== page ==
The strongest evidence of this is the school’s graduation rate. There is no work to support a family in the 21st century for high school dropouts. Thus, the ultimate outcome for a school system has to be its graduation rate. The difference between earning a standards-based high school diploma (as all BCPSS diplomas are) and dropping out is the difference between having decent odds of a good life, and having almost no odds. BTDHS’s five-year graduation rate, which captures students who graduate on time, as well as those who needed extra time and extra support to earn their diploma and reach state graduation standards, is compared to the other non-selective high schools in Baltimore in Table 1. Maryland State Department of Education data graduation rates show BTDHS is among the top performing, non-selective high schools in Baltimore. In fact, and we believe this is the critical piece of information to inform the school commissioners decision, there is only one non-selective high school with statistically significant higher graduation rates for BTDHS students to attend, should the school be closed. Hence in reality, many of BTDHS’s students, as well as future students in need of additional supports to graduate, would end up at high schools where their odds of graduating are lower, in some cases 20 percentage points lower. Currently 80% of students who attend non-selective high schools go to schools with lower graduation rates than BTDHS, only 5% (those who attend the National Academy of Finance) go to schools with statistically significant higher rates.
The success of the school in achieving its mission of taking students where they are and providing them with the education, experience, and supports they need to graduate from high school can also be seen in Table 1 by comparing BTDHS’s graduation outcomes to the state of Maryland and BCPSS. Maryland for five years in row has been found to have the best school system in the United States by Education Week. Its five-year graduation rate for students who receive free and reduced price lunch is identical to BTDHS’s. BCPSS has rightly been recognized as one of the fastest improving urban school districts, and in particular, for its great strides in raising its graduation rates, especially among young men of color. BTDHS’s five-year graduation rate is 8 percentage points higher than the school district’s for all students, and young men of color.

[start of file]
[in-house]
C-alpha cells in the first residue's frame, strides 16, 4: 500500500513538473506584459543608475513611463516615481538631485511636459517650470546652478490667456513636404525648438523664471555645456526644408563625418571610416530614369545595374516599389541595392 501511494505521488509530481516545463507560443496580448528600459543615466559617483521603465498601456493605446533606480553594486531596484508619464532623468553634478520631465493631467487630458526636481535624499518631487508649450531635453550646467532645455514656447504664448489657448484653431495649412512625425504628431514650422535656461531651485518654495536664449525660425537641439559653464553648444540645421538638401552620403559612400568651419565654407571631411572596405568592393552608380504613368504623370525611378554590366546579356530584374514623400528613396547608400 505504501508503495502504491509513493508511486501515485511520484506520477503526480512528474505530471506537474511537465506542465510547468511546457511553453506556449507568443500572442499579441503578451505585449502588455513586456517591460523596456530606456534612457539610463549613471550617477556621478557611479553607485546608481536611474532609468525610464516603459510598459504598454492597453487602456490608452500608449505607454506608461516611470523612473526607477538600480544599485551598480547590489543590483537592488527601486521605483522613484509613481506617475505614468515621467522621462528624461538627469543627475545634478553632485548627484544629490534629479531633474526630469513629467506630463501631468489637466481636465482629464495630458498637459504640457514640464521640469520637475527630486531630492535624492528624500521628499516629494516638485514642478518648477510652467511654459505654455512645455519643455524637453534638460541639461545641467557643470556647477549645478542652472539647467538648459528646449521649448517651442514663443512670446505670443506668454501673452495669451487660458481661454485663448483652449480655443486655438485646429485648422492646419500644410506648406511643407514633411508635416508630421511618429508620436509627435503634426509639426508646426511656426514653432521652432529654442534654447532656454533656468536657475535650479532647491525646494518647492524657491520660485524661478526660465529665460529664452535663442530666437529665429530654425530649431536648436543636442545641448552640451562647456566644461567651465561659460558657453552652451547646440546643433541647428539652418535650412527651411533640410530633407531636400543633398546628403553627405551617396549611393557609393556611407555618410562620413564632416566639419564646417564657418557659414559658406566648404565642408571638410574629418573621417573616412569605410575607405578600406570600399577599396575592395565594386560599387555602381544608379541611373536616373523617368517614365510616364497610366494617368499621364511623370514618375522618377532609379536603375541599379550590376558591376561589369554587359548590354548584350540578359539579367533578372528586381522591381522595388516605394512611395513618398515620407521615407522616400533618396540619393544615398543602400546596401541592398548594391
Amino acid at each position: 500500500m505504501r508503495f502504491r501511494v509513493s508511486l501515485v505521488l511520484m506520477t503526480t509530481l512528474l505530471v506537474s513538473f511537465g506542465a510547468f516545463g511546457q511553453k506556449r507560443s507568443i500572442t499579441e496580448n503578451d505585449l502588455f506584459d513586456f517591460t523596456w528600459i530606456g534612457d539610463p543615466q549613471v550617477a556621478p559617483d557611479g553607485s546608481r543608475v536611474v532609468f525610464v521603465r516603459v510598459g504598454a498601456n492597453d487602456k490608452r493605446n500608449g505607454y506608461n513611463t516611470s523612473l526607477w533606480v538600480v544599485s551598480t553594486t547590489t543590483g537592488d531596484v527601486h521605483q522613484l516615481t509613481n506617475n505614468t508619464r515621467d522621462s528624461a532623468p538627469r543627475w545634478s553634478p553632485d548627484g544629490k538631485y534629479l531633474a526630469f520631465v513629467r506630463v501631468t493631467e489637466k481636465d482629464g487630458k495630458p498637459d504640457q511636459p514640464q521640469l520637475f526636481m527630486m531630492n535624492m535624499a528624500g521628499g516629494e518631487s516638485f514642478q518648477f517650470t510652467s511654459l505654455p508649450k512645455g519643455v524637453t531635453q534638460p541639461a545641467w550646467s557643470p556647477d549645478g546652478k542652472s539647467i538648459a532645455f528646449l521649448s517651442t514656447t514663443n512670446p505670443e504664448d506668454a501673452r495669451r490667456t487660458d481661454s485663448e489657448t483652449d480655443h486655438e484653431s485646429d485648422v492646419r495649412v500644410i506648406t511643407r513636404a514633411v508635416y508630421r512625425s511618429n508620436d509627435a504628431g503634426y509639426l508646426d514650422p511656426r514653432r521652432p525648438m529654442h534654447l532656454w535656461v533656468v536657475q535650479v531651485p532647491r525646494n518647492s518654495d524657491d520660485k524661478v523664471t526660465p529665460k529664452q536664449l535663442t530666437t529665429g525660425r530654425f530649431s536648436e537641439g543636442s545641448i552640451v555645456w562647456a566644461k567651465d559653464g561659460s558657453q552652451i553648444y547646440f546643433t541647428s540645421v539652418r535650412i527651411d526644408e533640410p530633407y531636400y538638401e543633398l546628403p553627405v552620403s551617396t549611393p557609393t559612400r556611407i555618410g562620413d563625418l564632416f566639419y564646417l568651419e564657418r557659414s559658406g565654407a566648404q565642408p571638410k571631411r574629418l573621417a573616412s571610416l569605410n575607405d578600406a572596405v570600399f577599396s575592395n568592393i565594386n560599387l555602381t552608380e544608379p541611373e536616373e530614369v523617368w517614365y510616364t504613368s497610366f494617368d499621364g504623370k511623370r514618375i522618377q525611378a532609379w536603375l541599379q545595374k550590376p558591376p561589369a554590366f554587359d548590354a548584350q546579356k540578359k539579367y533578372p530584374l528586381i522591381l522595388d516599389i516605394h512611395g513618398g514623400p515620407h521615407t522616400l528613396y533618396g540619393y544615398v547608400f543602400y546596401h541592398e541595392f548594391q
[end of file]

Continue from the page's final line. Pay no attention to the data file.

5-Year Graduation Rates for Non-Selective High Schools
5-Year Grad Rate 2011
National Academy Foundation 86
Baltimore Freedom 82
Academy of College and Career 80
Baltimore Talent Development 79
Vivien T. Thomas 79
State of Maryland 79*
New Era 73
Baltimore City 71
Heritage High 67
W.E.B. DuBois 65
Forest Park 65
Reginald Lewis 60
Augusta Fells Savage 60
Frederick Douglass 58
*for students who receive free and reduced price lunch
Resources for table from Maryland State Report Card: http://www.mdreportcard.org
The Renewal Panel applied a rubric that looked at four-year graduation rates, and developed a scale of effectiveness that was not benchmarked against the available alternatives or success rates achieved in other similar districts (for example graduation rates in Baltimore that put a school on the path to closure, are held up in NYC as definitive proof that the district’s reforms are working). Table 2 applies the Renewal Rubric for graduation rates to all non-selective high schools in Baltimore, as well the state of Maryland, and BCPSS. This shows that according to the graduation rate effectiveness scale used in the Renewal process, the State of Maryland — five-time winner of the best school system in the U.S. ranking — would be rated “Developing” like BTDHS, and the school district of Baltimore, which has made great strides in increasing its graduation rates, would be rated “Non-Effective,” as would the overwhelming majority of non-selective high schools.
4-Year Graduation Rates for Non-Selective High Schools
4-Year Grad Rate 2011 | Renewal Panel Rubric Applied